I recently just figured out how to get this working... and it's awesome! :D
If I'm developing an analysis in the Jupyter notebook, and I have one semi-long-running function (e.g. takes dozens of seconds) that I need to run over tens to hundreds of thousands of similar inputs, it'll take ages for this to complete in serial. For a sense of scale, a function that takes ~20 seconds per call run serially over 10,000 similar inputs would take 200,000 seconds, which is 2 days of run-time (not including any other overhead). That's not feasible for interactive exploration of data. If I could somehow parallelize just the function over 500 compute nodes, we could take the time down to 7 minutes.
GridEngine-based compute clusters are one of many options for parallelizing work. During grad school at MIT, and at work at Novartis, the primary compute cluster environment that I've encountered has been GridEngine-based. However, because they are designed for batch jobs, as a computational scientist, we have to jump out of whatever development environment we're currently using, and move to custom scripts.
In order to do parallelism with traditional GridEngine systems, I would have to jump out of the notebook and start writing job submission scripts, which disrupts my workflow. I would be disrupting my thought process, and lose the interactivity that I might need to prototype my work faster.
dask-jobqueue enables computational scientists like myself to take advantage of existing GridEngine setups to do interactive, parallel work. As long as I have a Jupyter notebook server running on a GridEngine-connected compute node, I can submit functions to the GridEngine cluster and collect back those results to do further processing, in a fraction of the time that it would take, thus enabling me to do my science faster than if I did everything single core/single node.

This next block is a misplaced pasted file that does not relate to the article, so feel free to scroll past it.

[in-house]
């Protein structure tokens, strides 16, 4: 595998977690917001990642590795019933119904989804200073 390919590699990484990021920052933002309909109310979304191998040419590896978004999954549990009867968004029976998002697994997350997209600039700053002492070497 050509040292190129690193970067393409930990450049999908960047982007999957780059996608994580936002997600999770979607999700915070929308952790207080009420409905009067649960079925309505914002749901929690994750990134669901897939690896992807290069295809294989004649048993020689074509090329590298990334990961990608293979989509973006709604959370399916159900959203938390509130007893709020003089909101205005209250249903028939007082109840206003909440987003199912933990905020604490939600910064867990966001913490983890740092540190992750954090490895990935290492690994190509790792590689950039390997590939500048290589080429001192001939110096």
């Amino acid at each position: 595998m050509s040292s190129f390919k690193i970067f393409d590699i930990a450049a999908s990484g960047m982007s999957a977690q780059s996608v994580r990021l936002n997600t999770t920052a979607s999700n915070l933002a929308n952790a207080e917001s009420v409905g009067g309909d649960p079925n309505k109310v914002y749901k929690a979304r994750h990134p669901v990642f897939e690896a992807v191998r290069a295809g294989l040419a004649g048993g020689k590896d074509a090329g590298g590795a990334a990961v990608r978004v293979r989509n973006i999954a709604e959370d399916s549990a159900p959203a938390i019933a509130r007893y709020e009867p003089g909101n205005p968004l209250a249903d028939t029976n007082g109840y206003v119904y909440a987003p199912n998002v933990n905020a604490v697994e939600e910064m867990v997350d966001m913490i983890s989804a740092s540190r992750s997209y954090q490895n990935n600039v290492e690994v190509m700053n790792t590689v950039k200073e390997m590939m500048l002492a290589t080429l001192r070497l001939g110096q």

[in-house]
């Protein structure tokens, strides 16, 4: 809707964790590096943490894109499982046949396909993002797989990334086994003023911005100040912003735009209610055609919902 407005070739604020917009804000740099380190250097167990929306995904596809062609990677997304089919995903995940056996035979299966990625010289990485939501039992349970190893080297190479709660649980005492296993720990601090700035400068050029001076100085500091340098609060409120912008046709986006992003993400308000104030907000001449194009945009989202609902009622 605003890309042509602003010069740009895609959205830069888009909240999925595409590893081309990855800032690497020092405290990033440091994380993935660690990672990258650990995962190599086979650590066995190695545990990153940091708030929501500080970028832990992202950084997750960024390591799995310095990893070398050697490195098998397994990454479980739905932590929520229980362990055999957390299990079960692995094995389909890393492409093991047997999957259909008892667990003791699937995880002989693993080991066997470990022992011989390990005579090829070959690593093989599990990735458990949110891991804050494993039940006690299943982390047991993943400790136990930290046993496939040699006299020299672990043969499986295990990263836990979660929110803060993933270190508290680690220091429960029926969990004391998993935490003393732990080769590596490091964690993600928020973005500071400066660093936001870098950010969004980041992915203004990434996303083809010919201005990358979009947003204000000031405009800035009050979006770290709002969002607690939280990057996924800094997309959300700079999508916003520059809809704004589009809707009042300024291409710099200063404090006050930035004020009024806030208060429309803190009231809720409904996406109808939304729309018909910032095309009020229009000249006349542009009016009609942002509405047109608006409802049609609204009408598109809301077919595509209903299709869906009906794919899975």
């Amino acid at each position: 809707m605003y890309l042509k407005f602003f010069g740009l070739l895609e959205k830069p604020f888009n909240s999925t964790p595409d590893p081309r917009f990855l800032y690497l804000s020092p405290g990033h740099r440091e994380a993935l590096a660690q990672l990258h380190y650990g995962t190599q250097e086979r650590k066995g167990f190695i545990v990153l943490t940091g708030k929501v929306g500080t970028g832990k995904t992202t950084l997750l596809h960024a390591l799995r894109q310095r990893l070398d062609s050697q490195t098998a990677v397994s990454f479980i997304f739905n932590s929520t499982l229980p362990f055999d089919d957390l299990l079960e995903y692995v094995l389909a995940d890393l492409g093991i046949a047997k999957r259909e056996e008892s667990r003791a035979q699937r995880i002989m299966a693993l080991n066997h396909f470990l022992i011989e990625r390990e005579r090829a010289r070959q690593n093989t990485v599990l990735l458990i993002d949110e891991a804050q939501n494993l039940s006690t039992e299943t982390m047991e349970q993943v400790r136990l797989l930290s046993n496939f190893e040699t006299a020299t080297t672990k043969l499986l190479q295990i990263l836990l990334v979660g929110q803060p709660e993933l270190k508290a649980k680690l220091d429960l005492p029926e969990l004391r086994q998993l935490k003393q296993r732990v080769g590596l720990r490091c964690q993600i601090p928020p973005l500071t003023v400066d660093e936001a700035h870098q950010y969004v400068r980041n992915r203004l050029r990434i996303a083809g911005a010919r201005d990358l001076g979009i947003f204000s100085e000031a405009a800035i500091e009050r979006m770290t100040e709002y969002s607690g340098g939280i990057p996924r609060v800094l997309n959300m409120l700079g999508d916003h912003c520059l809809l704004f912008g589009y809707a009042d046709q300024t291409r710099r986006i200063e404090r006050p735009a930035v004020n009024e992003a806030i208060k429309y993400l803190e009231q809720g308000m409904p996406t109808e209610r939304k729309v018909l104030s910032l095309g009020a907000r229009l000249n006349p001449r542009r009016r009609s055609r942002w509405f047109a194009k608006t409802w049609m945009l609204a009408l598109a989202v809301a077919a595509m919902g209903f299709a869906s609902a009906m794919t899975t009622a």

In this blog post, I'd like to share an annotated, minimal setup for using Dask on a GridEngine cluster. (Because we use Dask, more complicated pipelines are possible as well - I would encourage you to read the Dask docs for more complex examples.) I will assume that you are working in a Jupyter notebook environment, and that the notebook you are working out of is hosted on a GridEngine-connected compute node, from which you are able to
qsub tasks. Don't worry, you won't be qsub-ing anything though!
To start, we need a cell that houses the following code block:
from dask_jobqueue import SGECluster from dask import delayed, compute cluster = SGECluster(queue='default.q', walltime="1500000", processes=1, memory='1GB', cores=1, env_extra=['source /path/to/custom/script.sh', 'export ENV_VARIABLE="SOMETHING"'] )
Here, we are instantiating an
SGECluster object under the variable name